Six wines for summer

Summer reaches Oxford

Summer is for sparkling and fresh and fruity whites (amongst other things!).  Here are six wines we had at a recent “summer wines” blind tasting.

  1. Prosecco Valdobbiadene Extra Dry N.V. (Vettori). Sparkling wine, Veneto, Northern Italy. Very pale lemon in the glass. Fairly aromatic with lemon, pear, and almost Chablis-like lactic and floral notes. There is a distinct shrubbery, or even cucumber note to the aroma profile. These are fermentation aromas due to fermentation in stainless steel tanks. Quite lemony on the palate with very high acidity and a light body. This sparkler has a fine mousse, although not especially energetic. This wine is classed ‘Extra Dry’ meaning more sugar than ‘Brut’, although with the high acidity you won’t really notice it. The finish is long, steely and reminiscent of a Gavi di Gavi. Prosecco is my choice for a sparkling wine on a budget; a clean, fresh style that offers a lot of bang for your buck.
  2. Albariño ‘Vionta’ 2009 (Heredad). Rias Baixas, Spain. Medium straw colour, with a green tinge. The aromas of this wine are more canned vegetal than fruit-driven, though there is something reminiscent of overripe peach. Full bodied with a slight oily quality to the texture. Moderate alcohol and acidity, dry with a medium length finish. There is something ‘nondescript’ about this wine, a vegetal/waxy/herbaceous flavour that is hard to describe, although not necessarily unpleasant. The warm, rather than hot, climate of the Rias Baixas leads to a somewhat muted fruit profile. Nevertheless, this is an excellent example of Albariño.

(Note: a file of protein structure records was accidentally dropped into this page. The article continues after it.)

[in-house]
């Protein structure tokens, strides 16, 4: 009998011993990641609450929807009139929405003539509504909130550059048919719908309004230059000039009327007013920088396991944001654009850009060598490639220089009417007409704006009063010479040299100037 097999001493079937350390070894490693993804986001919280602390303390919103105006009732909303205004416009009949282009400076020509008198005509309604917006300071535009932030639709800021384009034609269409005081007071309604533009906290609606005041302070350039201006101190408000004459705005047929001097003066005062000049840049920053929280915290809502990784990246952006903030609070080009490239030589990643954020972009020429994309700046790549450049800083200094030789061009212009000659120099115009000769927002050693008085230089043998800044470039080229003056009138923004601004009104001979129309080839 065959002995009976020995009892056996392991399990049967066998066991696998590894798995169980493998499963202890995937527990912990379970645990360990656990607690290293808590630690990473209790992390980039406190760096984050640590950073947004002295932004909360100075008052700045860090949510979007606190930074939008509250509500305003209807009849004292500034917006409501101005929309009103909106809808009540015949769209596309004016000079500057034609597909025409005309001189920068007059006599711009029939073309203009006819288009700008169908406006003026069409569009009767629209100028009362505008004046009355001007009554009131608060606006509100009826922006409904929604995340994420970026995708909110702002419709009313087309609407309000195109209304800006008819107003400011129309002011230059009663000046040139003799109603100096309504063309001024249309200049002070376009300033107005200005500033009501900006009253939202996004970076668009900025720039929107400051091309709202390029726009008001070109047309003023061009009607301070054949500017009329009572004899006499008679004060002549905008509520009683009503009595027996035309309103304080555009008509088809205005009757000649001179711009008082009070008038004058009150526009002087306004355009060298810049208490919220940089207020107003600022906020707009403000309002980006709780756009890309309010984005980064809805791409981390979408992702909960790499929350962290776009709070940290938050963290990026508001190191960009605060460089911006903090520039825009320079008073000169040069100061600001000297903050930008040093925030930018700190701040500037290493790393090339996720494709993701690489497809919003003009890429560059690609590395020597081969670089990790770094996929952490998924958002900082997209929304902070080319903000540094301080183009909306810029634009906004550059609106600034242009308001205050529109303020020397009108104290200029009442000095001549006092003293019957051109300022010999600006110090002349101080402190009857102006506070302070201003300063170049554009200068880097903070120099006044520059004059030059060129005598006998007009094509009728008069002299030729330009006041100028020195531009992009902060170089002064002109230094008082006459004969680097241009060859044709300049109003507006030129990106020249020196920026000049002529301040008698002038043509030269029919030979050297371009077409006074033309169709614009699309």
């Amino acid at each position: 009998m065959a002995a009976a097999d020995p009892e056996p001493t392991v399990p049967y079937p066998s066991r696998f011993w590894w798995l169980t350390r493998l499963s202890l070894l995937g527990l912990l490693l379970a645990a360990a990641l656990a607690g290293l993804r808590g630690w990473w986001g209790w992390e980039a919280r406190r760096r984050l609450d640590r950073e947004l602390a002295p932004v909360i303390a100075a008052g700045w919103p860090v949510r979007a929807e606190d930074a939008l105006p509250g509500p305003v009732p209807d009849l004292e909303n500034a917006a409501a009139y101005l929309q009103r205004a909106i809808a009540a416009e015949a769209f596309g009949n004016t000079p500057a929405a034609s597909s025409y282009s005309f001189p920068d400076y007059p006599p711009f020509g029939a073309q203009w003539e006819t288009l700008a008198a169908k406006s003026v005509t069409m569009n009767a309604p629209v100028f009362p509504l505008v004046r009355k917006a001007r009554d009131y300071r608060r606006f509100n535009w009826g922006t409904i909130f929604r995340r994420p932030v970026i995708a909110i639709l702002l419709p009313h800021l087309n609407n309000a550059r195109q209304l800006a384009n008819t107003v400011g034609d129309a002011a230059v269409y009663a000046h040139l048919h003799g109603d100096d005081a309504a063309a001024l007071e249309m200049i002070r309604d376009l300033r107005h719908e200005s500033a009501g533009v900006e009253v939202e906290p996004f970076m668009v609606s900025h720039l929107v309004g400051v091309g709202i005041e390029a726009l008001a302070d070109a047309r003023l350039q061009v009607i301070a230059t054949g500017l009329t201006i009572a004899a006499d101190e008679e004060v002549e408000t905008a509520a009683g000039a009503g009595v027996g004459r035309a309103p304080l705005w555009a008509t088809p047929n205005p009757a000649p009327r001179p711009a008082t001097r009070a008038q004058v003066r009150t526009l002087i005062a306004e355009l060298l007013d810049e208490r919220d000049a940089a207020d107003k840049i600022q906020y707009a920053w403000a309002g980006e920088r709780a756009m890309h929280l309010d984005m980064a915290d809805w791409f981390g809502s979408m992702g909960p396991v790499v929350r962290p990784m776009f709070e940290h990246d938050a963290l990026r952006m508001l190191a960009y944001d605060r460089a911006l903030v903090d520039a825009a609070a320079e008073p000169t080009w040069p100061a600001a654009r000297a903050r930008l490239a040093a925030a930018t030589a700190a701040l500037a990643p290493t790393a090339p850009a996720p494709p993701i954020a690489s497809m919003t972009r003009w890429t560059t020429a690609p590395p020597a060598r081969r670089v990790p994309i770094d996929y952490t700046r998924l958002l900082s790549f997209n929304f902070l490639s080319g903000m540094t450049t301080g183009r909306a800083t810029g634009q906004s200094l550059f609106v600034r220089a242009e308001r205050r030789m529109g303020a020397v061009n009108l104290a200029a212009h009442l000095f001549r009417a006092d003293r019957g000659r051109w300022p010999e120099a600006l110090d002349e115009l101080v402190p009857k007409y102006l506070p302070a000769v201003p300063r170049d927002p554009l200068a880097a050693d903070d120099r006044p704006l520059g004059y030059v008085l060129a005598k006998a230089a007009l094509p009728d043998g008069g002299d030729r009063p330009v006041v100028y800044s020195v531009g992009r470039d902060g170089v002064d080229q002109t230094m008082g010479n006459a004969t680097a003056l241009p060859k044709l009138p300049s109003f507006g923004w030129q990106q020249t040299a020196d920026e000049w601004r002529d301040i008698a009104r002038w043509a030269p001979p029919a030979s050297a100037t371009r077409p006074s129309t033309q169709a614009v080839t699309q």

3. Grüner Veltliner ‘Achleiten’ Smaragd 2001 (Prager). Wachau, Austria. It was quite a treat to have a Grüner with ten years’ age on it – most examples are drunk much sooner. A deep beeswax yellow in colour. Very aromatic with notes of honey, lime, celery, white pepper and a truffly butterscotch character. Spritz was notable on the palate, peaches the dominant flavour. Medium bodied but smooth and tight, crisp acidity, notable alcohol (it’s 13% on the bottle); fairly long finish and very enjoyable.
  4. Haardter Bürgergarten Spätlese 1998 (Müller-Catoir). Riesling, Pfalz, Germany. A deep and intense green-gold colour. The characteristic ‘petrol’ notes of aged riesling show on the nose, along with apples, limes and a slatey minerality. Spritz notable on the palate, crisp acidity, low end of ‘medium’ alcohol (10%) and a moderate body with a characteristic ‘oiliness’. The flavours are honey and apricots and the style is off-dry. Delicious with a lovely long finish.
  5.  Riesling 2009 (Zind-Humbrecht). Alsace, France. A fairly deep lemon, with a green tinge, in terms of appearance. Overall, this wine felt a bit closed down. The nose, bizarrely, smelt to me of cracked pepper pâté with a hint of citrus peel. There was a lot of smokiness and diesel and characteristic minerality, but not a lot of the fruit I wouold expect. The palate was more typical of a young Alsatian riesling – spritzy, dry, crisp acidity; tight, refined and austere body. There was quite a ‘meaty’ quality to this wine, which was rather unexpected, but perhaps it needs a bit of time to open up.
  6. Gobelsburger Riesling ‘Tradition’ 2003 (Schloss Gobelsburg), Wachau, Austria. A deep golden colour. A quite incredible, complex nose with butterscotch, lemon peel, wax, honeyed limed, ripe peach and fennel. This complexity is perhaps in part due to this wine being fermented in old oak barrels. Crisp acidity on the palate, medium alcohol, slightly off-dry. This wine has a fairly rich body, broad and opulent with a ripeness to the palate – flavours of lemon, peach and the riesling ‘petrol’ come through. Wine of the night if just for that incredible nose!

About James

Dr James Flewellen is a biophysicist, award-winning wine writer and educator based in London. Keep up to date with his writings and tastings at
This entry was posted in Alsace, Austria, Blind Tasting, Italy, Oxford Wine Events, Spain, Wines by Region and tagged , , , , , , , , , , , , , , . Bookmark the permalink.

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